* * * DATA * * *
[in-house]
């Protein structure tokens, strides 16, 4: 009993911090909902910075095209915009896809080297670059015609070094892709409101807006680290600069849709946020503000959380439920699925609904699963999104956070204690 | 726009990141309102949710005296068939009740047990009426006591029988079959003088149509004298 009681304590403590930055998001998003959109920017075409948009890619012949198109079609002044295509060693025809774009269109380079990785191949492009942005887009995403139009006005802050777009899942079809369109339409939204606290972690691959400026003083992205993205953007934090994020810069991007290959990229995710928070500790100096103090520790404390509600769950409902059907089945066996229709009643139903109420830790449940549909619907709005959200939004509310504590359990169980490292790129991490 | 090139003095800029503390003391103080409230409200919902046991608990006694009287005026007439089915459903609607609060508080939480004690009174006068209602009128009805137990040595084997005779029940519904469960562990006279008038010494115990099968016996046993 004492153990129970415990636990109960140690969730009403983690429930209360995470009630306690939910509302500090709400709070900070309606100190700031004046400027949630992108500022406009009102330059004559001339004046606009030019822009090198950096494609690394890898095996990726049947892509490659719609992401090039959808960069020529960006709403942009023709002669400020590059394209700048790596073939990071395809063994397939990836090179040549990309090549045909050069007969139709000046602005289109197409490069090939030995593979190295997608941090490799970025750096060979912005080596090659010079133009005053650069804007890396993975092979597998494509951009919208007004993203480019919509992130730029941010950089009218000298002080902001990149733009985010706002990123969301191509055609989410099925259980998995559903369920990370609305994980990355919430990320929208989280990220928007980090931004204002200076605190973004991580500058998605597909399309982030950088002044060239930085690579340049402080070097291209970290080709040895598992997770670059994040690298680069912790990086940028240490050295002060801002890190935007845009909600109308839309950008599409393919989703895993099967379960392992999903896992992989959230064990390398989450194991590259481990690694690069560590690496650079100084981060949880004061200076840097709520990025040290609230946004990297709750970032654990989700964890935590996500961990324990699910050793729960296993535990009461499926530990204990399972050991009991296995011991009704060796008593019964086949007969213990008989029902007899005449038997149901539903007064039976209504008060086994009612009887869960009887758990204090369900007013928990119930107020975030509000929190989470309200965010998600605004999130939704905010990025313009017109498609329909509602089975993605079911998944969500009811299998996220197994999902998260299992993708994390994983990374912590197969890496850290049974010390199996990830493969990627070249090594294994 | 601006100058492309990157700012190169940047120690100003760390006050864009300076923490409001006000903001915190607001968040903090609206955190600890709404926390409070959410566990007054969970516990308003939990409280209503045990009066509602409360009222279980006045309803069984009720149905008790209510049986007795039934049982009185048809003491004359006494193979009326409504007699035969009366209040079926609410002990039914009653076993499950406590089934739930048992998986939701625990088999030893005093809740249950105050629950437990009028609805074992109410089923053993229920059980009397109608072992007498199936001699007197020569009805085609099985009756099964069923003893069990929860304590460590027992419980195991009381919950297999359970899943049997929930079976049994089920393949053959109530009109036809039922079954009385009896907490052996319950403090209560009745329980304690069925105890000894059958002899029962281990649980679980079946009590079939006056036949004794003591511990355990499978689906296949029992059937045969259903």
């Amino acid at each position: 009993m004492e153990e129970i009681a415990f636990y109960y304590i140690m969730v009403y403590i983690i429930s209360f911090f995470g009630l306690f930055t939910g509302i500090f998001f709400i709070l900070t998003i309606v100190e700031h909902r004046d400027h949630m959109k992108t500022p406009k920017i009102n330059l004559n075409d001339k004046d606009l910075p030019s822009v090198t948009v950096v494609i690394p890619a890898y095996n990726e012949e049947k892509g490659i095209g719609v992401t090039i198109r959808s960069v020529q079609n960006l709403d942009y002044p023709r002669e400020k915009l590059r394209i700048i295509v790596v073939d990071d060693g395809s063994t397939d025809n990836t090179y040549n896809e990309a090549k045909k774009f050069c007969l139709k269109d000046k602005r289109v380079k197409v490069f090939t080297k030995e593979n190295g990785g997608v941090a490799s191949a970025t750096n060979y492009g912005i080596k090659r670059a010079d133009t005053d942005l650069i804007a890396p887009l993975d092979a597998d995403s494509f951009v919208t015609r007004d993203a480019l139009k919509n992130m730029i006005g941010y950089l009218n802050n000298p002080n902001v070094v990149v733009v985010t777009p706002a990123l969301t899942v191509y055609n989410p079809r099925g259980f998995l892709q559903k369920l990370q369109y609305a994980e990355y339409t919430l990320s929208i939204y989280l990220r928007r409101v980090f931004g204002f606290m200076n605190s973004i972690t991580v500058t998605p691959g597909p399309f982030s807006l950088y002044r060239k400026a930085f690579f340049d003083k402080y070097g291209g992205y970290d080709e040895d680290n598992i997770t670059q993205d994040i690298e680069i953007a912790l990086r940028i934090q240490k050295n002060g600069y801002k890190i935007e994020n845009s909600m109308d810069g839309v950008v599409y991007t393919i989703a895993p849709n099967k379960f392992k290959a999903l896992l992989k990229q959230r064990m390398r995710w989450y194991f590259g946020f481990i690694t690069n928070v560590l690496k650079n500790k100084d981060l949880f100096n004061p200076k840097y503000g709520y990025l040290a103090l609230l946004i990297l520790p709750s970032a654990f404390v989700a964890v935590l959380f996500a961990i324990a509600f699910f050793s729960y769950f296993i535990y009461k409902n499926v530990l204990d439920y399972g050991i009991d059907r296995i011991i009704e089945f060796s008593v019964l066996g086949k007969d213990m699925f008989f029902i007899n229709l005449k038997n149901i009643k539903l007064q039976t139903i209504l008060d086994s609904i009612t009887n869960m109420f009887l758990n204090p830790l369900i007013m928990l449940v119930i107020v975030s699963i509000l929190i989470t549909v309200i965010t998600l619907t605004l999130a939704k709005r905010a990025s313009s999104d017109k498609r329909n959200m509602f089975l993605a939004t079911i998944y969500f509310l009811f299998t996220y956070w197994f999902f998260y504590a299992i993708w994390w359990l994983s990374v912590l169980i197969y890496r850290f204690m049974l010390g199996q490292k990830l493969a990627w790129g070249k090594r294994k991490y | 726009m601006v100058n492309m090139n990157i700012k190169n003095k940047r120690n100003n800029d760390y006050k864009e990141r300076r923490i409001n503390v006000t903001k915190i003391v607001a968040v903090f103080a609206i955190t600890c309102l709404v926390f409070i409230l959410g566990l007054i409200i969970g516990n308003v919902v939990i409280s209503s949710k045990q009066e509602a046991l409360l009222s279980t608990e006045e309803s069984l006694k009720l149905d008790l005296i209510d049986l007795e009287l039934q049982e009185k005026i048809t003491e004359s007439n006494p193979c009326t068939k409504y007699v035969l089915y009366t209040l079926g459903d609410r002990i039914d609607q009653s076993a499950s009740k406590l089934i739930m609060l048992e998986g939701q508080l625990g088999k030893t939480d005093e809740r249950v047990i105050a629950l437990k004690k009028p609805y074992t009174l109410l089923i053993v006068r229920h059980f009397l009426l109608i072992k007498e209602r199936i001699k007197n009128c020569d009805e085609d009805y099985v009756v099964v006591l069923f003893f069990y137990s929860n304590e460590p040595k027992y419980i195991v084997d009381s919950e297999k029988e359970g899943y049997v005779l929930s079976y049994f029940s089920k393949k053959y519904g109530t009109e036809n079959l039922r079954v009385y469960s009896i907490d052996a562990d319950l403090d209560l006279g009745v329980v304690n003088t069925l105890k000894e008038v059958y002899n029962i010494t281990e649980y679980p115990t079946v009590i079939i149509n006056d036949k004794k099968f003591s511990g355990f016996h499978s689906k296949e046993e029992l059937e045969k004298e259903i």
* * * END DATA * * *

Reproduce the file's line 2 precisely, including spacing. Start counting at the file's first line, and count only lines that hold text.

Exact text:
């Protein structure tokens, strides 16, 4: 009993911090909902910075095209915009896809080297670059015609070094892709409101807006680290600069849709946020503000959380439920699925609904699963999104956070204690 | 726009990141309102949710005296068939009740047990009426006591029988079959003088149509004298 009681304590403590930055998001998003959109920017075409948009890619012949198109079609002044295509060693025809774009269109380079990785191949492009942005887009995403139009006005802050777009899942079809369109339409939204606290972690691959400026003083992205993205953007934090994020810069991007290959990229995710928070500790100096103090520790404390509600769950409902059907089945066996229709009643139903109420830790449940549909619907709005959200939004509310504590359990169980490292790129991490 | 090139003095800029503390003391103080409230409200919902046991608990006694009287005026007439089915459903609607609060508080939480004690009174006068209602009128009805137990040595084997005779029940519904469960562990006279008038010494115990099968016996046993 004492153990129970415990636990109960140690969730009403983690429930209360995470009630306690939910509302500090709400709070900070309606100190700031004046400027949630992108500022406009009102330059004559001339004046606009030019822009090198950096494609690394890898095996990726049947892509490659719609992401090039959808960069020529960006709403942009023709002669400020590059394209700048790596073939990071395809063994397939990836090179040549990309090549045909050069007969139709000046602005289109197409490069090939030995593979190295997608941090490799970025750096060979912005080596090659010079133009005053650069804007890396993975092979597998494509951009919208007004993203480019919509992130730029941010950089009218000298002080902001990149733009985010706002990123969301191509055609989410099925259980998995559903369920990370609305994980990355919430990320929208989280990220928007980090931004204002200076605190973004991580500058998605597909399309982030950088002044060239930085690579340049402080070097291209970290080709040895598992997770670059994040690298680069912790990086940028240490050295002060801002890190935007845009909600109308839309950008599409393919989703895993099967379960392992999903896992992989959230064990390398989450194991590259481990690694690069560590690496650079100084981060949880004061200076840097709520990025040290609230946004990297709750970032654990989700964890935590996500961990324990699910050793729960296993535990009461499926530990204990399972050991009991296995011991009704060796008593019964086949007969213990008989029902007899005449038997149901539903007064039976209504008060086994009612009887869960009887758990204090369900007013928990119930107020975030509000929190989470309200965010998600605004999130939704905010990025313009017109498609329909509602089975993605079911998944969500009811299998996220197994999902998260299992993708994390994983990374912590197969890496850290049974010390199996990830493969990627070249090594294994 | 601006100058492309990157700012190169940047120690100003760390006050864009300076923490409001006000903001915190607001968040903090609206955190600890709404926390409070959410566990007054969970516990308003939990409280209503045990009066509602409360009222279980006045309803069984009720149905008790209510049986007795039934049982009185048809003491004359006494193979009326409504007699035969009366209040079926609410002990039914009653076993499950406590089934739930048992998986939701625990088999030893005093809740249950105050629950437990009028609805074992109410089923053993229920059980009397109608072992007498199936001699007197020569009805085609099985009756099964069923003893069990929860304590460590027992419980195991009381919950297999359970899943049997929930079976049994089920393949053959109530009109036809039922079954009385009896907490052996319950403090209560009745329980304690069925105890000894059958002899029962281990649980679980079946009590079939006056036949004794003591511990355990499978689906296949029992059937045969259903």